Oh my yes, this plant is very appropriately named. This beauty with the shrimp-like flowers gives a tropical feel to the garden and blooms like crazy, almost all year long here in Southern California. Shrimp Plant needs pruning once a year to prevent it from becoming a twiggy, spindly mess with flowers much smaller than we prefer them to be. We want jumbo prawn flowers, not mini shrimps!
Shrimp Plant, whose botanic name is Justicia brandegeeana, has such a vigorous growth rate that I’ve found it greatly benefits from a hard shearing every winter. They flower like crazy, almost non-stop here in Santa Barbara if the winter is drier and warmer and they aren’t cut back. Like any other plant which flowers madly , they need to be pruned down to rest and rejuvenate. 9-10 months of flowering is hard work after all.
This pic was taken in July, & as you can see, the plant is covered in flowers.
I’ve seen Shrimp Plant classified as both an evergreen subshrub or evergreen shrubby perennial. Whichever classification you choose, it gets very thin if not pruned back, at least here anyway. The leaves turn yellow then black and fall off in the cooler weather making it even more sparse. Even though it’s totally bare and looking downright ugly when I cut it all back it’s so worth it to get all those blooms. In my book, it’s an easy choice.
My shrimp plant needs a good pruning. It took me 3 months to wrap this video up so you’ll see a few costume changes:
There’s really no artistic skill required when pruning a Shrimp Plant. You could actually use the hedge clippers and the plant would be fine. That’s what I would do if I had a hedge of this plant because doing it the way I did it in the video would be too tedious, unless of course you enjoy that sort of thing. This method also applies to other fast growing perennials which need a hard pruning at the end of the season.
This is the plant in early Jan. As you can see, it’s leggy, the flowers are getting smaller & sparser & the leaves are turning yellow & falling off. The leaves will drop in cooler temps by the way eventually turning black.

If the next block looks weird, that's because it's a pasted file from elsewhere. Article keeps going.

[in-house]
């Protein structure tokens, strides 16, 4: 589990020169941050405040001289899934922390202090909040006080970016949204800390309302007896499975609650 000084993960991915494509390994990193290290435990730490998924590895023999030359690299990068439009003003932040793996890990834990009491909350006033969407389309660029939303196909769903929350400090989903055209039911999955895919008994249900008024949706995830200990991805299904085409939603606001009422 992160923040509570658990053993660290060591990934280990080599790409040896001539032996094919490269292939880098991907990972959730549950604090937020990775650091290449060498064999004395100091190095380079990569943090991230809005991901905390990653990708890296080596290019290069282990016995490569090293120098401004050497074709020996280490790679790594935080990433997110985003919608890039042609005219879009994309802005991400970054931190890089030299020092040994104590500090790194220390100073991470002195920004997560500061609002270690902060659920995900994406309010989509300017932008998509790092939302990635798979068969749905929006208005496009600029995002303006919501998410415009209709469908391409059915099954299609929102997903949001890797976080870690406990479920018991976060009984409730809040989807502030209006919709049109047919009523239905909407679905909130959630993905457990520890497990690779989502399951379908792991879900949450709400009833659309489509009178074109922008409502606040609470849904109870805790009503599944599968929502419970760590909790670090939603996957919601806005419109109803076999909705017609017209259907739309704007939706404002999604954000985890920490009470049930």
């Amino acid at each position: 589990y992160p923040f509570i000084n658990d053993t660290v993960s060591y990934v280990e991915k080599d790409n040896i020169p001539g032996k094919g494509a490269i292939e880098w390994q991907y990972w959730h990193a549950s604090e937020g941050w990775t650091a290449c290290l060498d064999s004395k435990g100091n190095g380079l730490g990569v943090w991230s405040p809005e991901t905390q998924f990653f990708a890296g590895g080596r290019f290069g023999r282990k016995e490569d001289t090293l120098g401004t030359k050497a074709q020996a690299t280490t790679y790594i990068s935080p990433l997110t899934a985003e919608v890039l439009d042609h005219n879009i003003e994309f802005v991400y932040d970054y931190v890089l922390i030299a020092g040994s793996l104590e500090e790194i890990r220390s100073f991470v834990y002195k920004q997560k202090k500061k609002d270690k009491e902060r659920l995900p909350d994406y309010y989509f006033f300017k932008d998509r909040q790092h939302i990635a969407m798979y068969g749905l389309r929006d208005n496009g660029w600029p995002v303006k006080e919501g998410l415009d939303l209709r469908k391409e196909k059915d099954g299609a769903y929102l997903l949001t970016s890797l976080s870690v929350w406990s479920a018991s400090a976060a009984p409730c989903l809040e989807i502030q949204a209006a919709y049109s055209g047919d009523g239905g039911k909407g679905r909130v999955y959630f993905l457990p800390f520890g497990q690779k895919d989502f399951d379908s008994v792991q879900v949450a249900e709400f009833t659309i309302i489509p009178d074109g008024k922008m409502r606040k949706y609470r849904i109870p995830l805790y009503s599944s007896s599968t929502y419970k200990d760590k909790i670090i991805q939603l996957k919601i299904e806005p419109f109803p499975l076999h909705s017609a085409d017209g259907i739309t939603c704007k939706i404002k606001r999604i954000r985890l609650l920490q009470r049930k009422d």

Pruning them is very simple – here’s what I do:
1- I prune from the outside in & start by taking the outer circumference of stems down to 2-3″ above the soil.
2- I then work my way into the center of the plant leaving the stems in each “row” a bit taller than the previous 1. The center stems are left the tallest because this looks the best & it’s how the plant naturally strives to grow.
3- I remove any excessively thin or stems with gnarled growth so the plant has a better form. I take all cuts slightly above a growth node.
Besides this big pruning I do every winter, little else is needed throughout the year. I do an occasional snipping if any of the stems start to cover the mailbox, jut out into the walkway or if I feel like doing a little deadheading. I’ve found that the flowers fall off on their own and they bloom like wildfire whether I deadhead or not.
The new growth emerges from those nodes as the weather warms. You can also see how I pruned the stems in increments leaving the middle tallest.
Not the prettiest pic but here’s an example of the stems I completely prune out.
The hummingbirds absolutely adore this plant. Almost everyone who visits my home oohh’s and aahh’s over this plant when it’s blooming. As you can see, the flowers are very unique. And yes, they do look like shrimps!
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